One way to construct a graphic equalizer is to place a group of bandpass filters in parallel. The bandwidth of each filter is octave or fractional octave, and their center frequency is set so that together they cover the audio frequency range of [20, 20000] Hz.
The transfer function is a sum of transfer function of the branches.
You can tune the gains to boost or cut the corresponding frequency band while the simulation runs. Because the gains are independent of the filter design, tuning the gains does not have a significant computational cost. The parallel filter structure is well suited to parallel hardware implementation. The magnitude response of the bandpass filters should be close to zero at all other frequencies outside its bandwidth to avoid interaction between the filters. However, this is not practical, leading to inter-band interference.
You can use the
graphicEQ System object to implement a graphic equalizer with a parallel structure.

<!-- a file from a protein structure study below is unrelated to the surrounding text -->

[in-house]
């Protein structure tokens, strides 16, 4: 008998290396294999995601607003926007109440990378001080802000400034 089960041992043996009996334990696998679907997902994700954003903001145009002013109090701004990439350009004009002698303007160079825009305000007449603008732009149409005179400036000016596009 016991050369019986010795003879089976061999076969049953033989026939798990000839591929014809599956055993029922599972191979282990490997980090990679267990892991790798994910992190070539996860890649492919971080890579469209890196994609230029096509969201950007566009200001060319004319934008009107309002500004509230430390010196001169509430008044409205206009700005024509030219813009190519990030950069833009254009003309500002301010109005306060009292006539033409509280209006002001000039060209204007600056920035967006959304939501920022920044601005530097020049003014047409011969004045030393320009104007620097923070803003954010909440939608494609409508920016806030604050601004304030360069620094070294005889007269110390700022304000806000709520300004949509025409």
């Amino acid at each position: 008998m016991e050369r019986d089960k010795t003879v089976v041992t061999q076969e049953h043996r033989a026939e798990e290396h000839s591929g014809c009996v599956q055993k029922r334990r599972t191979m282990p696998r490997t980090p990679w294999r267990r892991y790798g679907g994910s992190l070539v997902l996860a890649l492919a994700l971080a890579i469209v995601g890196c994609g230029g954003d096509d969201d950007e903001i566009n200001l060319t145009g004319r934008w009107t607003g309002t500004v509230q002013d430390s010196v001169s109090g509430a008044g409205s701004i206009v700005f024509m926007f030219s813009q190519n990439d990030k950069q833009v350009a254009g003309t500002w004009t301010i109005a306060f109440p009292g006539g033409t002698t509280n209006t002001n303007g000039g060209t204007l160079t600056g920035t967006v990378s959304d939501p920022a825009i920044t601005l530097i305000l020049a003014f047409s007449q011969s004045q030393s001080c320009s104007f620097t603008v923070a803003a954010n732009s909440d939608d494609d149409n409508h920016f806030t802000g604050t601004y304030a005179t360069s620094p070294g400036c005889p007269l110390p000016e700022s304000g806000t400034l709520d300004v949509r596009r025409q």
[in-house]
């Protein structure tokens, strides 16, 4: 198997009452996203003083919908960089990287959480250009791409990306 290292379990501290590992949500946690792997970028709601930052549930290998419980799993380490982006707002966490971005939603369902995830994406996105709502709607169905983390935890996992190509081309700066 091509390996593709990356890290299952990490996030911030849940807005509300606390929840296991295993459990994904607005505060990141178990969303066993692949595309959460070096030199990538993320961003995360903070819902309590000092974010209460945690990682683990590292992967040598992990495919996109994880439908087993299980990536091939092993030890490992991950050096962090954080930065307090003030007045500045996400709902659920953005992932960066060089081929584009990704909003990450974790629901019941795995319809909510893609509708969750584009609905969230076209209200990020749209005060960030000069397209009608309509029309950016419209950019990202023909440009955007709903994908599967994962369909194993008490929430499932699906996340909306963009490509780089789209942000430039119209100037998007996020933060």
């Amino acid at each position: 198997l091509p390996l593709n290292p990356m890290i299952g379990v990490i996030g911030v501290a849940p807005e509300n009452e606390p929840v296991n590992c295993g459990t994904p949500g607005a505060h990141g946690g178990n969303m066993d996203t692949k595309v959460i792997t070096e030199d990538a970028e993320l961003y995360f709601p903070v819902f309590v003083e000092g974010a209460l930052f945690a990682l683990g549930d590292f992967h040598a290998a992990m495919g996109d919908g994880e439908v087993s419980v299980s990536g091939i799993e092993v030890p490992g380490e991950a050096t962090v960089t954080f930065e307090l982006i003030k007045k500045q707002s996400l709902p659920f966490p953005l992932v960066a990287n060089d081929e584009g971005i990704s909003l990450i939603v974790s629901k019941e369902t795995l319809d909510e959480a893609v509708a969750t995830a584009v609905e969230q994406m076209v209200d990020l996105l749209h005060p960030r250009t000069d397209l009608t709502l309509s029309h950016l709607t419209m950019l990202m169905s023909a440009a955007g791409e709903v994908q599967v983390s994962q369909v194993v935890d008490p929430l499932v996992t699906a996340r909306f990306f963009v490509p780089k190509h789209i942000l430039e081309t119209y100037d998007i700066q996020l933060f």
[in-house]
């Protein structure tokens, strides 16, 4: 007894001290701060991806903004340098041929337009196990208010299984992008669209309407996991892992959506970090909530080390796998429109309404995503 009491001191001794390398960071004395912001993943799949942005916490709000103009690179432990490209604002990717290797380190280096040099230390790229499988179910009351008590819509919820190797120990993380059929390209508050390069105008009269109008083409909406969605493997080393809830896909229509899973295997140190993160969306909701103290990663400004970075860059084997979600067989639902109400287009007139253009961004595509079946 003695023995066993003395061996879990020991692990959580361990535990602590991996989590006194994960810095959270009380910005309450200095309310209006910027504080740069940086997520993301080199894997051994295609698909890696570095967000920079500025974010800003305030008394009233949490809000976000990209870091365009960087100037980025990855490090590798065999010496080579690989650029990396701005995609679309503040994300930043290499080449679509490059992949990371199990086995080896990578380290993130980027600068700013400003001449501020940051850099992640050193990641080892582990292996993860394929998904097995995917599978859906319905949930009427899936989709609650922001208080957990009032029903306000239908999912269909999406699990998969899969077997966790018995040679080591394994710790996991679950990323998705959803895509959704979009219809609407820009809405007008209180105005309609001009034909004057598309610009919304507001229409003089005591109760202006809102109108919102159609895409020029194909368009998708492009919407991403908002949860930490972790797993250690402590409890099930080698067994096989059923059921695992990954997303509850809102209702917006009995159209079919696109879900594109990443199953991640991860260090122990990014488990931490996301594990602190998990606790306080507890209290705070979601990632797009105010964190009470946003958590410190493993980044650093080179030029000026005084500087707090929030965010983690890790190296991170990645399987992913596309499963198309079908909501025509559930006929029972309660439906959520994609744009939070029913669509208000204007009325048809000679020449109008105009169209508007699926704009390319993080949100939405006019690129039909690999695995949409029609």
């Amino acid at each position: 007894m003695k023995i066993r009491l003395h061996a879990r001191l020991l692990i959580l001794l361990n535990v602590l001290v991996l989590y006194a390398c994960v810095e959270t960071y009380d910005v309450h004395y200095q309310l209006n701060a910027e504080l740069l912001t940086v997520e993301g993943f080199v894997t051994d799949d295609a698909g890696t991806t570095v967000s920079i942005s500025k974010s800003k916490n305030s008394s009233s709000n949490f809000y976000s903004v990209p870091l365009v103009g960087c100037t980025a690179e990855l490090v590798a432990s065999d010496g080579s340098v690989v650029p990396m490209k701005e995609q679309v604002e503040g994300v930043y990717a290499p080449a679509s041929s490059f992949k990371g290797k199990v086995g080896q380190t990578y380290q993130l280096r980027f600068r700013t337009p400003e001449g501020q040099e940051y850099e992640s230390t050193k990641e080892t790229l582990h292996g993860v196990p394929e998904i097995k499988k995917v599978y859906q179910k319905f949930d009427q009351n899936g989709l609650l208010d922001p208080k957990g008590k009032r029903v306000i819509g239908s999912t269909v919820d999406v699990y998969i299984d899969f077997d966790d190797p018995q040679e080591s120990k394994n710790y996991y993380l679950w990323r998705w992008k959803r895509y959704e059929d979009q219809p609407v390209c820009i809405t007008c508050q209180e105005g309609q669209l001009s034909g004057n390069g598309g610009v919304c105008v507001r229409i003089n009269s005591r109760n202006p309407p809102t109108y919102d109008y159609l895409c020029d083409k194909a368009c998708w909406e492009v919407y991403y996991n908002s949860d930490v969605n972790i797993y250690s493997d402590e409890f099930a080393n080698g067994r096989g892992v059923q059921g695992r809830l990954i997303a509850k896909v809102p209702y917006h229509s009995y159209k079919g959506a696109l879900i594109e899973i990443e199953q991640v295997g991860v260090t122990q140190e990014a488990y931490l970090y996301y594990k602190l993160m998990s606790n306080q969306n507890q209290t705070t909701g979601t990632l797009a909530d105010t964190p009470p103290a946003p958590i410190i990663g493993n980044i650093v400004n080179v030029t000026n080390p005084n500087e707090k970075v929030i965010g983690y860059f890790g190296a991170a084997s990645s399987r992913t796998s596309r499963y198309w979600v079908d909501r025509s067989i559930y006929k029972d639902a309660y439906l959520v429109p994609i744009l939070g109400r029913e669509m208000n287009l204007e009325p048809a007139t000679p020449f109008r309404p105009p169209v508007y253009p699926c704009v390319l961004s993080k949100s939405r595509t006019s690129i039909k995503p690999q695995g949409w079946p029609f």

eq = graphicEQ('Structure','Parallel')
eq = graphicEQ with properties: EQOrder: 2 Bandwidth: '1 octave' Structure: 'Parallel' Gains: [0 0 0 0 0 0 0 0 0 0] SampleRate: 44100
This designs a parallel implementation of second order filters with 1-octave bandwidth. It takes ten octave filters to cover the range of audible frequencies. Each element of the
Gains property controls the gain of one branch of the parallel configuration.
Configure the object you created to boost low and high frequencies, similar to a rock preset.
eq.Gains = [4, 4.2, 4.6, 2.7, -3.7, -5.2, -2.5, 2.3, 5.4, 6.5, 6.5]
eq = graphicEQ with properties: EQOrder: 2 Bandwidth: '1 octave' Structure: 'Parallel' Gains: [1x10 double] SampleRate: 44100
visualize to view the magnitude response of the equalizer design.
You can test the equalizer implemented in